For most of the 20th century and into the 21st century, the US equities market has been the deepest, broadest and largest equities market in the world. Historically, growing companies, whether domestic or foreign, have south to raise capital in the US.
However, for both domestic and foreign issuers, the costs associated with conducting an initial public offering (IPO) in the US (along with the additional disclosure, corporate governance other requirements applicable to US public companies, which must report to the US financial securities regulator, the Securities and Exchange Commission (SEC)), can be daunting. Public companies are also subject to greater scrutiny in relation to their operations, and companies and their officers and directors face heightened liability risks. In addition, following changes to the market structure, the enactment of the Sarbanes-Oxley Act and the general perception that the regulatory requirements to be met to finance companies in the US had become overly burdensome, many companies sought alternatives. Therefore, instead of pursuing an IPO in the US, many domestic and foreign issuers chose to...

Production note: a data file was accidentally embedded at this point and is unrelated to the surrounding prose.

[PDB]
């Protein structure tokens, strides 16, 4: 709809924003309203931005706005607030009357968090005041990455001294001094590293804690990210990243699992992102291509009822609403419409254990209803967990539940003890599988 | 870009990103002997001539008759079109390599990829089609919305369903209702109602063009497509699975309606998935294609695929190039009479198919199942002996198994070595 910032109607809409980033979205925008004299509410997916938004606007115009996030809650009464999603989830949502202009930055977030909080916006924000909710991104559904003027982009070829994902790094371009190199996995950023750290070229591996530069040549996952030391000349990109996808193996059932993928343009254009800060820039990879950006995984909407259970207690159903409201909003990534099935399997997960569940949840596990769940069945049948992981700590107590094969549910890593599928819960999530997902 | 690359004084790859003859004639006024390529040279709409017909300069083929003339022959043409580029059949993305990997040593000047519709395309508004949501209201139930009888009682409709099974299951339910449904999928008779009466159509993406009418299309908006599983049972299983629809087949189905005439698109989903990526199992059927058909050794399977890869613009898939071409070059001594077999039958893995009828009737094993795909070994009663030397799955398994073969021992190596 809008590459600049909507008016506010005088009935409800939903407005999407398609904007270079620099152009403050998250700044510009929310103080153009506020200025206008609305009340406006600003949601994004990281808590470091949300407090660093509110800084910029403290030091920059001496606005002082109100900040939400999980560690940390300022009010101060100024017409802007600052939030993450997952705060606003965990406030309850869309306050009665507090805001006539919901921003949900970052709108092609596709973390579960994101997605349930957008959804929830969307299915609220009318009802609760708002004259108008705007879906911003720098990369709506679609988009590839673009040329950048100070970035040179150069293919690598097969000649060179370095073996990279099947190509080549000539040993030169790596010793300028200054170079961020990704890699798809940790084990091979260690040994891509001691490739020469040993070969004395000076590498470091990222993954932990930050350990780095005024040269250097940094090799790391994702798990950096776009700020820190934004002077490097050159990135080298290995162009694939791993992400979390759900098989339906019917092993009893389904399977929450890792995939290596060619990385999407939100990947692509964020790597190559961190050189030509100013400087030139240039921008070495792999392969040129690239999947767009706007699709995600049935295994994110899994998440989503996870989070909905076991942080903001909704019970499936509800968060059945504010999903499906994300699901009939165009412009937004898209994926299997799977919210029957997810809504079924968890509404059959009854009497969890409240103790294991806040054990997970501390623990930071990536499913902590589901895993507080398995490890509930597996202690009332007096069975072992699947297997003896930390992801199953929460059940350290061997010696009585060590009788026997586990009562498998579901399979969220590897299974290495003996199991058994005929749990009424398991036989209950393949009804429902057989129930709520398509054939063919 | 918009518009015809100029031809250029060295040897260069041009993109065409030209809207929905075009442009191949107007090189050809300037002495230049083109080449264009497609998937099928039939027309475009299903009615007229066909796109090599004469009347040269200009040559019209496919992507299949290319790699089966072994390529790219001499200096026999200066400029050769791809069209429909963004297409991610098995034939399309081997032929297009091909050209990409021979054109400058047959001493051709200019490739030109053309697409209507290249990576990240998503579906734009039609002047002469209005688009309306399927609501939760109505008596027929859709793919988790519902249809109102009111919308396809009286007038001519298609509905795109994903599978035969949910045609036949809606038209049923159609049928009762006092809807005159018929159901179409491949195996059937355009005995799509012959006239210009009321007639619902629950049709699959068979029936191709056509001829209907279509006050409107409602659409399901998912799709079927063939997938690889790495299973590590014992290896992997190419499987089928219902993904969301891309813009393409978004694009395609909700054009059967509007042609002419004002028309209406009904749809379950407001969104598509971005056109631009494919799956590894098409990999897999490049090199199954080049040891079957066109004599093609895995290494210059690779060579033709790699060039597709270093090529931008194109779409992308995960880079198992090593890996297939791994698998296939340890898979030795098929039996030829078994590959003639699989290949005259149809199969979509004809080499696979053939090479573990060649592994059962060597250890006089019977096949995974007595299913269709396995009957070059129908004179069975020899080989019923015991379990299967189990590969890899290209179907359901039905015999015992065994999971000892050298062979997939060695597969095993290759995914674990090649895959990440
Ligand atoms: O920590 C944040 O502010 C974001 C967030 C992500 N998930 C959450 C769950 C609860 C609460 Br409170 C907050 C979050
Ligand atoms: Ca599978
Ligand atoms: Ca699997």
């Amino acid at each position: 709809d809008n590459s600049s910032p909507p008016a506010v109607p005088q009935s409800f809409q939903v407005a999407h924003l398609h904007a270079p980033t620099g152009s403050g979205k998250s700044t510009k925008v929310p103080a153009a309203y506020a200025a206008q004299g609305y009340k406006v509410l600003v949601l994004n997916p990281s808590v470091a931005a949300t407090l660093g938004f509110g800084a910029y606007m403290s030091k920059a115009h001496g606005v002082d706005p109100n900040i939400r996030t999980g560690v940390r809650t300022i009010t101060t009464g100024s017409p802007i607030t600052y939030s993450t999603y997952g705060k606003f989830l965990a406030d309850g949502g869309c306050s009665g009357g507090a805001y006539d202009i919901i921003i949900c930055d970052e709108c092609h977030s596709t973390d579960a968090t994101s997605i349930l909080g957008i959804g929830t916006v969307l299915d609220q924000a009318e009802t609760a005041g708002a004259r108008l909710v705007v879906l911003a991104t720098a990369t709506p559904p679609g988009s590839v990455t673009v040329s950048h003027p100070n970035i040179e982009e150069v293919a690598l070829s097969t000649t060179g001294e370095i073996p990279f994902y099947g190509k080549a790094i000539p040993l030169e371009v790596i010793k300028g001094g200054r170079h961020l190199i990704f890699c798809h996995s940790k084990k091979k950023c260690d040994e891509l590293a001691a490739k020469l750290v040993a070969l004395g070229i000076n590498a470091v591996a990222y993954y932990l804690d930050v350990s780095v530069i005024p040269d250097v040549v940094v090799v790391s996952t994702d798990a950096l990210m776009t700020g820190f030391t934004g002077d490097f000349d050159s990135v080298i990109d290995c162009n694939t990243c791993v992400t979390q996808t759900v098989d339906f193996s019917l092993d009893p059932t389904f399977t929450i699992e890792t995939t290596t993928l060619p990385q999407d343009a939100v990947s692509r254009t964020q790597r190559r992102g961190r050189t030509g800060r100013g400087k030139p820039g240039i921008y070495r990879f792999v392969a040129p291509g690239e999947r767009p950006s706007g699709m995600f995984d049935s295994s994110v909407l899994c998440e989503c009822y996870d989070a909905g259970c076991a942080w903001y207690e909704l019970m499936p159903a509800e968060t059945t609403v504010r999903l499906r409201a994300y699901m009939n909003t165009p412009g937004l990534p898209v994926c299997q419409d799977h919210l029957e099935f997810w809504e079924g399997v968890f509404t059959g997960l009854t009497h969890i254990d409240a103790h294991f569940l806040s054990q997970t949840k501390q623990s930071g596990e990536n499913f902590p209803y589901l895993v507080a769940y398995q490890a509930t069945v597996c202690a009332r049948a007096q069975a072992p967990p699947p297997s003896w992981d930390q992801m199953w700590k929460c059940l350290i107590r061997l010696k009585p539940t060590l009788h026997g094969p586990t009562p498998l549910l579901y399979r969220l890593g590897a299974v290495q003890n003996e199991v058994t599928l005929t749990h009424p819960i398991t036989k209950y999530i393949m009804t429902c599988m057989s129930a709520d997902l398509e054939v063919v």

Originally published in Capital Markets Multi-Jurisdictional Guide 2014.
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